Continuing his push to reform the state’s broken workers’ compensation system, California Insurance Commissioner John Garamendi will travel to New York to meet with executives of some of the country’s largest insurers to try to bring more of them back to the California market.
Garamendi will leave for New York on Saturday and plans to meet with the executives over the course of several days, as well as attend the National Association of Insurance Commissioners meeting.
“It is paramount to the health of the California economy that this broken workers’ compensation system be repaired now,” said Garamendi. “Employers are cutting benefits, closing their doors, and even leaving the state because of the incredible increases in premiums they face. More competition is a key to righting this market, and my goal is to bring more insurers back to the Golden State.”
Currently, the State Compensation Insurance Fund writes policies for about 60 percent of the market, making it the largest workers’ compensation insurer in the nation. But it has struggled financially, and a tripling of its size in the past four years has placed its management under tremendous pressure.
State Fund, however, recently announced positive financial results in January, indicating that significant legislative reform of the system signed into law last year is working. Also, the Workers’ Compensation Insurance Rating Bureau (WCIRB) issued a revised projection of losses for the industry on Tuesday, lowering its estimate from $24.9 billion to $17.9 billion. Garamendi said these events are powerful indications that the market is stabilizing and can indeed begin to attract new insurers.
“The WCIRB’s revised estimate of savings from the reforms is a strong signal that good legislation can bring additional relief to employers while helping stabilize the market for the benefit of insurers,” the Commissioner said. “This will help convince insurers that they can find predictability in this market and that they can operate profitably. By injecting stability and consistency into our worker’s comp system, we will negate a huge obstacle that has prevented many insurers from reentering our market.”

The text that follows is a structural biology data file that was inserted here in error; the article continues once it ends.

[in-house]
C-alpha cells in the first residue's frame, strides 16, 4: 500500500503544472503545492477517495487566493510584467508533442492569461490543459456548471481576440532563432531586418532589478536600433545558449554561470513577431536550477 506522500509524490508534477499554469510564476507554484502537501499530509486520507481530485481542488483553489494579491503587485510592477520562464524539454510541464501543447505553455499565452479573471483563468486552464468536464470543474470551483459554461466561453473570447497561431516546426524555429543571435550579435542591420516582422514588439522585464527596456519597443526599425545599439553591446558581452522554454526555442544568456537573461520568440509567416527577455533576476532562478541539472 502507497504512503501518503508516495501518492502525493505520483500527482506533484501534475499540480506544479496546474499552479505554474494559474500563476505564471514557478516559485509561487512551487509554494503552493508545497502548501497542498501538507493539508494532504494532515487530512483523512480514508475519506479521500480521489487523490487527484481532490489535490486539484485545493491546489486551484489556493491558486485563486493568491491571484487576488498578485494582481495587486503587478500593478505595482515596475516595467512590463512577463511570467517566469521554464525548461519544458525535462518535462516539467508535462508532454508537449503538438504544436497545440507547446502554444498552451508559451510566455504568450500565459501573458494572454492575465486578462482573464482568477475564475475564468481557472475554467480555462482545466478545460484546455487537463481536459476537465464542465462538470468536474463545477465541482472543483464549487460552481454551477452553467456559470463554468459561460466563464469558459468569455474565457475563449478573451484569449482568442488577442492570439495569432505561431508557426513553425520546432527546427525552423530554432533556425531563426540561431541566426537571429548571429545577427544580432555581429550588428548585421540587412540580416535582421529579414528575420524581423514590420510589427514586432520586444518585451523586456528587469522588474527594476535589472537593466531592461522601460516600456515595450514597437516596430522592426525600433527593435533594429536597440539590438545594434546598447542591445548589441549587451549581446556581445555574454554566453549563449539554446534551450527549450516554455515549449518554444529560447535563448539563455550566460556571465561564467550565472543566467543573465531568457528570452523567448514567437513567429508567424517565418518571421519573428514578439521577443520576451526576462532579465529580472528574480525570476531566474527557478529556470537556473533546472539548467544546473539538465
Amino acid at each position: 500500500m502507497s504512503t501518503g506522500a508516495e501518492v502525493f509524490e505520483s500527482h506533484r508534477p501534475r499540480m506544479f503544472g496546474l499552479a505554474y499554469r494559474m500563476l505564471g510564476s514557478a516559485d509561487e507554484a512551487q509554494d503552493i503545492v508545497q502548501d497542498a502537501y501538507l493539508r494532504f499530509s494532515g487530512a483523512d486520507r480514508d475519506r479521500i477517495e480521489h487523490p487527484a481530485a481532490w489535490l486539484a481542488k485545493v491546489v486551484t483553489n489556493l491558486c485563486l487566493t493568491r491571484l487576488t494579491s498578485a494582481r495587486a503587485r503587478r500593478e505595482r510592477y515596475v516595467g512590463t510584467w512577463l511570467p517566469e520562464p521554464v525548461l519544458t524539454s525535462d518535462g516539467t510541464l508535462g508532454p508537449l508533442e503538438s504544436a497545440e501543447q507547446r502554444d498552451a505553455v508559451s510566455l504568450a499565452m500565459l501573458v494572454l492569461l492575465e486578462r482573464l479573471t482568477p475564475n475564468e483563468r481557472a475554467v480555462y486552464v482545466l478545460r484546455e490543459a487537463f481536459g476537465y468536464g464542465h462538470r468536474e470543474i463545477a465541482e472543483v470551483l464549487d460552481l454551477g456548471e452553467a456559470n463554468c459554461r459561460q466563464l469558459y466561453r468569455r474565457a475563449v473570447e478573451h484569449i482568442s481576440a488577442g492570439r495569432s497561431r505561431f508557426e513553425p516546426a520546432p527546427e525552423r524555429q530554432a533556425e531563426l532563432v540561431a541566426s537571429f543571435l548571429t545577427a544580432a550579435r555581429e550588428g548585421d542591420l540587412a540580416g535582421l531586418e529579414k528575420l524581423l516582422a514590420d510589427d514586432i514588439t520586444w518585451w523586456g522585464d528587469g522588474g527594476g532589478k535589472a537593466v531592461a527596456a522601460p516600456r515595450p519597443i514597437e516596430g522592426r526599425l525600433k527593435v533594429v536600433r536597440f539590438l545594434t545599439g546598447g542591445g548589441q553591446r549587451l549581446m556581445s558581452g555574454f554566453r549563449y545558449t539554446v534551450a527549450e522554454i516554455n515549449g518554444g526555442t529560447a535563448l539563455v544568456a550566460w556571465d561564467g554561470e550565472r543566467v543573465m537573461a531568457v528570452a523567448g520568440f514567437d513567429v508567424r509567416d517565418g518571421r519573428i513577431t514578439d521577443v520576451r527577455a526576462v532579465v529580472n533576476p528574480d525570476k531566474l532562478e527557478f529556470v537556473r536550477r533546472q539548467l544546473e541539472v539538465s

Garamendi’s legislation to continue reform of the system was introduced last month as ABX4 15 by Assemblyman Juan Vargas, D-San Diego.
He sees it as a bridge to help bring labor and business together for a solution. If legislation is passed by March 31, he will be able to calculate the additional savings into his July pure premium rate advisory recommendation. Insurers often use this number as a baseline to set premium rates.
The Commissioner and other reform leaders have worked since taking office to push comprehensive reform of the system, which grew from $9 billion in costs in 1995 to nearly $30 billion in 2003. The Commissioner currently manages 25 bankrupt insurers who were victims of a pricing war that ensued after the state Legislature eliminated the minimum rate law in 1995.
As those companies became insolvent, their business primarily went to the State Fund, which grew from around 20 percent of the market just three years ago to the dominant force in the market today. As competitors left the market and medical costs within the system soared, employers began to experience, double, triple, and even quadruple increases in their annual workers’ comp premiums.
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